Misusing coupons is the biggest form of coupon fraud. This article discusses coupon fraud and how you can protect yourself against it. Let’s face the facts, there have been coupon fraud arrests. Follow these coupon fraud laws.
What Is Coupon Fraud?
Misusing coupons is the biggest form of coupon fraud, but did you know that you can be doing it without even knowing? That is right! You may have all the good intentions in the world to help someone out, you missed a few known facts.
Being Aware of Coupon Fraud – Protecting Yourself is a very important factor in couponing. I know you may be trying your hardest to follow all the rules. You read the coupon, you purchase the items as stated on the coupon, follow your store’s coupon policy and check out, BUT oops you had no clue that you just committed fraud. Let’s explore what could have occurred.
You can’t write an article on the extreme use of coupons without also discussing Coupon Fraud, also known as “Coupon Glittering”.
There are lots of coupons out on the internet that isn’t “good” coupons. There are also lots of ways to misuse a coupon.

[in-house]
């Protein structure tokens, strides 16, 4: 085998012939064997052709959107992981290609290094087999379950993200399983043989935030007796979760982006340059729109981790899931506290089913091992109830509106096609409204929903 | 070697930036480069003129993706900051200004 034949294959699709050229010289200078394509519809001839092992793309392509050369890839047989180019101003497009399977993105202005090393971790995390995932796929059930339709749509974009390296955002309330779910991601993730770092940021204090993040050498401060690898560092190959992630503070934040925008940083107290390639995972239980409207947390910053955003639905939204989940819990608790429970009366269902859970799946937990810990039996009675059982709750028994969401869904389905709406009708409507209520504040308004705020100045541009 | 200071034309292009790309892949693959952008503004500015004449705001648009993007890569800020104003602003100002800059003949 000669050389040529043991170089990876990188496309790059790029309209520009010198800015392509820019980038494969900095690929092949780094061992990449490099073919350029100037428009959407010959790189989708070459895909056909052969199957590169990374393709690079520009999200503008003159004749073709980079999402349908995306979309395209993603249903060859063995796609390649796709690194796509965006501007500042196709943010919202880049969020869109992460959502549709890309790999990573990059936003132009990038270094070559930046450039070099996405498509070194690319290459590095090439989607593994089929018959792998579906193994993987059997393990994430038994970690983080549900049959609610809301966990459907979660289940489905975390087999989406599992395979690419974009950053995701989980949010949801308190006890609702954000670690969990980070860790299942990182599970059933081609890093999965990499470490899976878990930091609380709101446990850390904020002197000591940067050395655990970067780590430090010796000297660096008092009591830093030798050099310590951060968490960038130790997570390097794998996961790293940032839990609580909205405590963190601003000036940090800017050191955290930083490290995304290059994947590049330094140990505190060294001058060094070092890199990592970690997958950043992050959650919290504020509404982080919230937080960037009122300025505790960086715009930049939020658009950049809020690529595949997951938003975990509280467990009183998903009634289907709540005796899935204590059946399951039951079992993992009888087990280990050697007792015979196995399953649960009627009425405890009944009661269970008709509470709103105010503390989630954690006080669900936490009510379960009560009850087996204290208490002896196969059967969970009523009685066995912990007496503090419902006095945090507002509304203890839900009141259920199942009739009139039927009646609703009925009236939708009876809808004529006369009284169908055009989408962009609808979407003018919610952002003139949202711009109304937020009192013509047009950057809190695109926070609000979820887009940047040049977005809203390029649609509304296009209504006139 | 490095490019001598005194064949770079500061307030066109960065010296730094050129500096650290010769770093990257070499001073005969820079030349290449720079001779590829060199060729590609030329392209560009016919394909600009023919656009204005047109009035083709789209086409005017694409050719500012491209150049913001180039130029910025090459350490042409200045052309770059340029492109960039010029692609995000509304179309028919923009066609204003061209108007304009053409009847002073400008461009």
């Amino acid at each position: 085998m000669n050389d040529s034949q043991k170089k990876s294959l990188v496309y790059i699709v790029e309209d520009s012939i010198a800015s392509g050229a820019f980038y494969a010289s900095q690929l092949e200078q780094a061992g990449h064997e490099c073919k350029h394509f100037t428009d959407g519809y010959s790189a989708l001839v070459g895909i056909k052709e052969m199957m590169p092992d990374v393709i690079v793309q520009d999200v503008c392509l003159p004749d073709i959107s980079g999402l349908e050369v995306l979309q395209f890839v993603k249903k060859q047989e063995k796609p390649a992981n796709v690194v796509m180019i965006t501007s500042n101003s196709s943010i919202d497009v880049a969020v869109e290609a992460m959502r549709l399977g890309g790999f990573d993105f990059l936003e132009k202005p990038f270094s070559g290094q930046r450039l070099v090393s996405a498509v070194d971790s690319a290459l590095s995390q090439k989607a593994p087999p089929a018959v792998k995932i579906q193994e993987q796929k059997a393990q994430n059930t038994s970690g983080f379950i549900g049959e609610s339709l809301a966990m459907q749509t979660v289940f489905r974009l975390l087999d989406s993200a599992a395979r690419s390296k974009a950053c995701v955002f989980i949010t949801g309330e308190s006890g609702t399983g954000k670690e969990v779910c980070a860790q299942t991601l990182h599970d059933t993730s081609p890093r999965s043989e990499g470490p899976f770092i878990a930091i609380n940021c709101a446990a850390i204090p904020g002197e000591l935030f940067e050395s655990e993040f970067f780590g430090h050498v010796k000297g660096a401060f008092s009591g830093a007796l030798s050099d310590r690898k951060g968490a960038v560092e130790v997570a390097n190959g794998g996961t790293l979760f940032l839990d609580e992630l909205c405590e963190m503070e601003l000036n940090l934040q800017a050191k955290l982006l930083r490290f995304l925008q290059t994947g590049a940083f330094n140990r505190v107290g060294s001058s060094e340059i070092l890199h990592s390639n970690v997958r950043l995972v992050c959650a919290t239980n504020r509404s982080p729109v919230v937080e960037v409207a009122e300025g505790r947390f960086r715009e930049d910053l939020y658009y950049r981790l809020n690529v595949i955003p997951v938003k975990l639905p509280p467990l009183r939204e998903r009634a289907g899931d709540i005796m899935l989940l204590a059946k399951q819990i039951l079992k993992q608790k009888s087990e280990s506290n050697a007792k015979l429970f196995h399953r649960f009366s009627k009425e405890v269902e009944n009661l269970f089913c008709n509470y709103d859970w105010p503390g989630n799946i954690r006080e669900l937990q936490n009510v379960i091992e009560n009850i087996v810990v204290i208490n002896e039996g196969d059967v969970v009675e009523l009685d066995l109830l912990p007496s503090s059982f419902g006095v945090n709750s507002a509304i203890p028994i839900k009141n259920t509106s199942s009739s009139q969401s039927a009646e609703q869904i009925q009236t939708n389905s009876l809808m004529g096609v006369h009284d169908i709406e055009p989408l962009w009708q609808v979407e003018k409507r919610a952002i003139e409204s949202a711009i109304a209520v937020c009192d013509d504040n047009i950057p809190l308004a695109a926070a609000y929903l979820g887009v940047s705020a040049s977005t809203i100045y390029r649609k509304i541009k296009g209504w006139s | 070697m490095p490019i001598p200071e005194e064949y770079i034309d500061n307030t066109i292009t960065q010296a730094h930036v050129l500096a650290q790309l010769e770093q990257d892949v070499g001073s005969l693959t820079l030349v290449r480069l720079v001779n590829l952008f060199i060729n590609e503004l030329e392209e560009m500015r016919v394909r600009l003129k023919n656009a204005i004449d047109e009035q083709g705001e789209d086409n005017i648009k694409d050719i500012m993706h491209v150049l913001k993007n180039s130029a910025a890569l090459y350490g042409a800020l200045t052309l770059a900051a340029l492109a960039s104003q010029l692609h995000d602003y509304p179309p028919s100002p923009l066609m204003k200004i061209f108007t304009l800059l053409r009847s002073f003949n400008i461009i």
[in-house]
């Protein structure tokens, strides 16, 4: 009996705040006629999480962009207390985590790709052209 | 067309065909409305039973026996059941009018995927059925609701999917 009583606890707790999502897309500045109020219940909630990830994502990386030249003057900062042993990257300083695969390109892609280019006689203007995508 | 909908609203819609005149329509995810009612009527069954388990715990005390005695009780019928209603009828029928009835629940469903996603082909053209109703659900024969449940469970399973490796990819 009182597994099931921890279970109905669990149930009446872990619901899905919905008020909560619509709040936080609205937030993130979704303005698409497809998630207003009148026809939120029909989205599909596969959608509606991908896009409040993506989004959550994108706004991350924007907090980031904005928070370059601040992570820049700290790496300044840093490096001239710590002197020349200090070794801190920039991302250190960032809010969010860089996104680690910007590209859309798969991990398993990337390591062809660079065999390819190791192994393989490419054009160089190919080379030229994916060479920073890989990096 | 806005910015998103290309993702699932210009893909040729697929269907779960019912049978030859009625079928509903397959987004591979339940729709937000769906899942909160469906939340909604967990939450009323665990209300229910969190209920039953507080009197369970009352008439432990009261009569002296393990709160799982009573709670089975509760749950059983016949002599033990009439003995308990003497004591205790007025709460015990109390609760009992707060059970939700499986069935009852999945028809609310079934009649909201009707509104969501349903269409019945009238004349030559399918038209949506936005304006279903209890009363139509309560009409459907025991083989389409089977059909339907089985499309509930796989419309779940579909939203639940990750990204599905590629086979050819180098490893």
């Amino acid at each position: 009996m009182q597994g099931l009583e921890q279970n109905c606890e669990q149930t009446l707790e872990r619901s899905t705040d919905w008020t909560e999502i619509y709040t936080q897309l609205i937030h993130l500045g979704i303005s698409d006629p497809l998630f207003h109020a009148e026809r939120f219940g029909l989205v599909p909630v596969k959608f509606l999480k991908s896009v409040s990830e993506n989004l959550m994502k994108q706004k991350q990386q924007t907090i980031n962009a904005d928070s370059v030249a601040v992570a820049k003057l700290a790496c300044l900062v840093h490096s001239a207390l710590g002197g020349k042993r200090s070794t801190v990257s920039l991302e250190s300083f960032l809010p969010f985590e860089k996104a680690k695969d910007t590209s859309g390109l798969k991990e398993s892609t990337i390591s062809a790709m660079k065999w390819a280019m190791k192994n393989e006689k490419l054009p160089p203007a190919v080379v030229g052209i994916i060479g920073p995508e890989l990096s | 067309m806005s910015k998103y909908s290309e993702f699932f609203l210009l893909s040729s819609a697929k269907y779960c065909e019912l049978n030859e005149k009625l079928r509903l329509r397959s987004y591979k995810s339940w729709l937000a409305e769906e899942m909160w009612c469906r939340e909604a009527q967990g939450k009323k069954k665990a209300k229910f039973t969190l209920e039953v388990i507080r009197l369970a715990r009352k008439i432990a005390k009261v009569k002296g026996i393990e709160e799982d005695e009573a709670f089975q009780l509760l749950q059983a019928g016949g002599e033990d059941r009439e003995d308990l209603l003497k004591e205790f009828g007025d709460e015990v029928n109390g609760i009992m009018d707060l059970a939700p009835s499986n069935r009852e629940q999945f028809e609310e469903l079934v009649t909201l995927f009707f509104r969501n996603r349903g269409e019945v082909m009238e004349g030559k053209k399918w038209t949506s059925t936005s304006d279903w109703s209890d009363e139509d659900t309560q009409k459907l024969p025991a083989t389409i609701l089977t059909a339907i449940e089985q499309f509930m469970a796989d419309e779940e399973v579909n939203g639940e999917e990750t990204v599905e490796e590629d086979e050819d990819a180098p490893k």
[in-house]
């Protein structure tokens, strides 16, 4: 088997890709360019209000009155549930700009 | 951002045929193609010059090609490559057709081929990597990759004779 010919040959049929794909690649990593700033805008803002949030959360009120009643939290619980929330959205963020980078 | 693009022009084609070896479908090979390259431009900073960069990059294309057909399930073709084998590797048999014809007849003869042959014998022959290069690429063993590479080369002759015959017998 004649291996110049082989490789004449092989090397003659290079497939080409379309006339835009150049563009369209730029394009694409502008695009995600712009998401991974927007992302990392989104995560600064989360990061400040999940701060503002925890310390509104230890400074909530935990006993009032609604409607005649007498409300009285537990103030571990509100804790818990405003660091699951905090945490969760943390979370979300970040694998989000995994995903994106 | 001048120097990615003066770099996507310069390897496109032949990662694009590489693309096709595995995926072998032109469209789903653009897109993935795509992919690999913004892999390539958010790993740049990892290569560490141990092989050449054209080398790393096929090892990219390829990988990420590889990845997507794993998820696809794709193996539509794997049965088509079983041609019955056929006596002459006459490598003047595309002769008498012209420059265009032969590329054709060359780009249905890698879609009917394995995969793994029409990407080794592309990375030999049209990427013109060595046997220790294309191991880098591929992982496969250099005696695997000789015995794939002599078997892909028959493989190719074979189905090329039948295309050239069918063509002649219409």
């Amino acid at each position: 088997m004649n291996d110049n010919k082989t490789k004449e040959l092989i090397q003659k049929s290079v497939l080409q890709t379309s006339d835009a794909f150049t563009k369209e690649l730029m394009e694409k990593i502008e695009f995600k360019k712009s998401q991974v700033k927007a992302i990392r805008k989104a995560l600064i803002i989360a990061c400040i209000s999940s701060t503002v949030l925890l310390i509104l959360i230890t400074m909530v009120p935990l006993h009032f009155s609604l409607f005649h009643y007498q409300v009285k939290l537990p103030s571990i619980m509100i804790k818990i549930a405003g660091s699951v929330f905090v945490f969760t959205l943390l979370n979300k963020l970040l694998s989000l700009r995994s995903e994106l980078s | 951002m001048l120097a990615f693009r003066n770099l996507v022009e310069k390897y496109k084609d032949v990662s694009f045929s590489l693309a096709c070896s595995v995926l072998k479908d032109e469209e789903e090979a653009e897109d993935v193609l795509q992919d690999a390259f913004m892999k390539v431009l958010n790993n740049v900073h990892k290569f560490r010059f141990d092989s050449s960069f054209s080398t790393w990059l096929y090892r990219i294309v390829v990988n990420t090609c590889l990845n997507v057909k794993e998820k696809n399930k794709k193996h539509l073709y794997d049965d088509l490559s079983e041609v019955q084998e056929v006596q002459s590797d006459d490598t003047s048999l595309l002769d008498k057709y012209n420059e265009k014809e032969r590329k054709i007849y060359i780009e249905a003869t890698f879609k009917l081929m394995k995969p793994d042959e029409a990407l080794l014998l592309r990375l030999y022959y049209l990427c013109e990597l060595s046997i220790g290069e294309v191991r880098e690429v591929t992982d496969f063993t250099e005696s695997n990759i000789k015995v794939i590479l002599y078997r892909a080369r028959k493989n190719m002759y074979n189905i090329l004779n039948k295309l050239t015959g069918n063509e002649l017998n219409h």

Coupon fraud is a punishable offense and, while penalties vary case by case, the Coupon Information Corporation (aka, the CIC) says that the harshest convictions for this type of fraud include a 17-year prison sentence and a financial penalty of up to $5 million.
Coupon Fraud is very serious.
Taking coupon skills to the extreme and going so far as to end up in coupon fraud territory costs manufacturers hundreds of millions of dollars every year. And you know who is the real person paying that bill? US!
Being Aware of Coupon Fraud – Protecting Yourself
On February 5th, 2019 I had the opportunity to work my local news to cover a story they want to reveal to the public. While coupon fraud is wildly known to all couponers, most in the public are unaware that it even exists. You can see the story below.
Review these simple rules to make sure you stay on the right path in couponing. It always hurts me when I see others abusing the system. Especially after hearing stores are no longer accepting select coupons or stores are no longer participating in amazing promotions due to fraud.
Always Follow The Words On The Coupon
If a coupon states “valid on 6 oz box only” then you should be purchasing that size indicated. Using your coupons for something other than the product(s) stated on the coupon is unethical and fraudulent. The verbiage on the coupon itself is very important. It tells us what products we can purchase with that coupon.
Please Note; When you see a post on social media that is openly discussing and advocating coupon fraud stay far away. You may see them referring to “decoding coupon barcodes” or exploit “glitches” which allow you to use high-value coupons on lower-priced products for which they’re not intended. This is entering into the world of coupon fraud.